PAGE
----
How to advocate for yourself at medical appointments

If you feel your voice isn't being heard or there is refusal to hear and answer your questions, it's time to get a new doctor.

How to advocate for yourself at medical appointments

Editor's note: When it comes to the medical field, women are often treated differently than men. Women often report having their concerns dismissed or downgraded by medical professionals. For example, research has found that women are less likely to receive pain medication than men are after having the same type of surgery; we also wait longer to receive pain medication than men do.

It is essential that the medical community do a better job of recognizing and addressing this bias. In the meantime, women must feel empowered to stand up for themselves (and their children and family members) in the medical setting. We are incredibly grateful to OB/GYN Dr. Kiarra King for sharing her tips on how to advocate for yourself and your health.


With changes in insurance and health care systems merging, it can be hard and confusing to navigate the medical space. The last thing you want to do is not be aligned with your physician.

Here are 4 tips on how to practice self-advocacy in the health care space.

1. Make the appointment.

I know it's hard. I know you often run around taking care of kids, spouses, dogs, cats, bats... I mean, you name it (okay, maybe not bats, but hey, I was on a roll!). As the old adage goes, you can't pour from an empty cup. If you aren't well, how on earth can you optimally care for others?

Answer these questions:

When was your last annual physical?

When was your last annual gynecology exam?

When was your last mammogram, if applicable?

Do you have a health concern that you've failed to get checked out?

If you can't remember the answers to the first three questions and answered yes to the last question, Houston we have a problem!

Pick up your phone now (like right now), call your doctor and make the appointment. Don't delay another day. You deserve to live in good health and have peace of mind. Don't let it be that you are forced to seek medical care because your symptoms are so far advanced. If you don't fill your cup, who will?

2. Ask your doctor questions.

I cannot tell you the number of patients who apologize for asking questions. I usually look at them, tilt my head and stare in confusion before asking, Why are you apologizing? A doctor's visit is absolutely the time you should be asking questions.

You may not be able to ask 5,000 questions in one visit, but it's absolutely reasonable that you ask your physician about your concerns. In fact, I suggest writing down your questions and bringing them with you so they don't slip your mind.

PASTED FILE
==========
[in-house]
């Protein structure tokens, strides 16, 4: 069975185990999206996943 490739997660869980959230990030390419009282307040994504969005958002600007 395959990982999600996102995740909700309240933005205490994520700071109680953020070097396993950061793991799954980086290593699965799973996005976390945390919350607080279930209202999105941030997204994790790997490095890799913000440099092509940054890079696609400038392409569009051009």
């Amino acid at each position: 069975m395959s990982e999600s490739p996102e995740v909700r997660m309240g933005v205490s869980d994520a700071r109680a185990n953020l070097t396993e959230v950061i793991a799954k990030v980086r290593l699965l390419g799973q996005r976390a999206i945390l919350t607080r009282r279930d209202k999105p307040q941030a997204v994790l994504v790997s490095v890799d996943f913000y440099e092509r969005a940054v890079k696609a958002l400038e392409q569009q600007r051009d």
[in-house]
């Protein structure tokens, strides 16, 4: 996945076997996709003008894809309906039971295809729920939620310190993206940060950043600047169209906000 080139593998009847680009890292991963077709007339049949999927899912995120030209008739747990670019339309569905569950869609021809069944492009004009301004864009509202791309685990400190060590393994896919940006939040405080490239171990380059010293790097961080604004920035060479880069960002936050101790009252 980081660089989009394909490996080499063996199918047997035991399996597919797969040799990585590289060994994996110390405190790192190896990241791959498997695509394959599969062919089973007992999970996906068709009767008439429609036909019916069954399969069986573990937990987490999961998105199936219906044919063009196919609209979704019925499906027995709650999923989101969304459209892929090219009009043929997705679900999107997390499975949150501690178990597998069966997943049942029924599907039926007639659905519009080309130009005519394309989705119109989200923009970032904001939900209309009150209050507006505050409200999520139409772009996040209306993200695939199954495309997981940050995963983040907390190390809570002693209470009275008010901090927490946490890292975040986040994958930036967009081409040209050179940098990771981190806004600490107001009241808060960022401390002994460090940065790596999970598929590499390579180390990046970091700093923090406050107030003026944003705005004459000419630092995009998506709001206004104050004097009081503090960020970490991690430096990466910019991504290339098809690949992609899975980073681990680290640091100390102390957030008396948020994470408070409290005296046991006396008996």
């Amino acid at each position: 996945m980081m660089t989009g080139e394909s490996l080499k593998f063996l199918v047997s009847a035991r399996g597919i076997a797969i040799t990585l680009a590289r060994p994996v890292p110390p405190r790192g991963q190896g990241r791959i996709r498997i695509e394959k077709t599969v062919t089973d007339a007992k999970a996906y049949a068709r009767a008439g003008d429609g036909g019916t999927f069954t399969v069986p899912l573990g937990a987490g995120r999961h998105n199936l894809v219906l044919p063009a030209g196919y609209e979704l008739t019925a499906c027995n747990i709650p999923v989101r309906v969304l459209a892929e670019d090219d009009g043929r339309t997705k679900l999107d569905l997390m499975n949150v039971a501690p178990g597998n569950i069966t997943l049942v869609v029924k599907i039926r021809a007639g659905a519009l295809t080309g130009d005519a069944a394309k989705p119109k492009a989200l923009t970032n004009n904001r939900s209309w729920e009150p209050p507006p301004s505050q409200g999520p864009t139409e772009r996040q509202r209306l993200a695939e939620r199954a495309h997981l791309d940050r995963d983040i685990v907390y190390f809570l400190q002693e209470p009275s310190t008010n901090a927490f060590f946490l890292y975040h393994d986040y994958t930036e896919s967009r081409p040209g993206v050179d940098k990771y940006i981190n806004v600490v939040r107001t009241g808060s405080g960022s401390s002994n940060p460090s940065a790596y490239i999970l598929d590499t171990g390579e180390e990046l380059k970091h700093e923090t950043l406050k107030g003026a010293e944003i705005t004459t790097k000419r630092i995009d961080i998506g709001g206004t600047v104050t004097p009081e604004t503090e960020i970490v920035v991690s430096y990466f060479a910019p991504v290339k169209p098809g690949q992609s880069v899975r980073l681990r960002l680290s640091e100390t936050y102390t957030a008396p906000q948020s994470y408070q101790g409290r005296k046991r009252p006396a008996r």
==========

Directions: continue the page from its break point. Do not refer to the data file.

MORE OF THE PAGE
If you get the impression that your doctor is bothered by your questions, it may be time to find a new doctor. I say may because if you've previously had a good relationship with your doctor and have one visit that is a little off, they could be having a bad day—maybe they have just given a bad diagnosis to another patient, or perhaps they might be feeling ill; after all, doctors are people, too.

However, if you feel your voice isn't being heard or there is refusal to hear and answer your questions, it's time to get a new doctor.3. Bring a friend or family member to your appointment.

I'm not suggesting your mom or girlfriend be in the room during your annual pap smear visit. However, if you are anticipating results of a biopsy or mammogram, it won't hurt to have someone tag along.

When people get serious diagnoses, they often don't hear anything after the words "you have cancer," for example. Their minds immediately shift to survival mode. Having a supportive person with you can help keep you on track and be a second set of ears to help process information.

4. Get a second opinion.

You get one life. And life is too short to live with regret—that includes decisions made about your health. I strive to provide quality care with compassion and empathy, but there are times when I tell my patients they need to see another specialist. The recommendation may happen for a variety of reasons, but there are also times when it is perfectly appropriate for a patient to request a second opinion or do their own research, if inclined.

As I previously mentioned, if you ever get the sense that you are bothering your doctor with questions, consider seeking alternative care. If your concerns are constantly being swept under the rug, get a second opinion.

It's important to find a doctor that suits your needs, but I caution against doctor hopping as that can lead to discontinuity in your care. Moreover, doing proper research before seeing a new doctor can hopefully help cut down on any disconnects that may occur. Ask your friends and family for recommendations. You can even ask your primary care physician for specialist recommendations.

At the end of the day, your health is on the line and no one will fault you for doing what is right for you.

This article was originally published on

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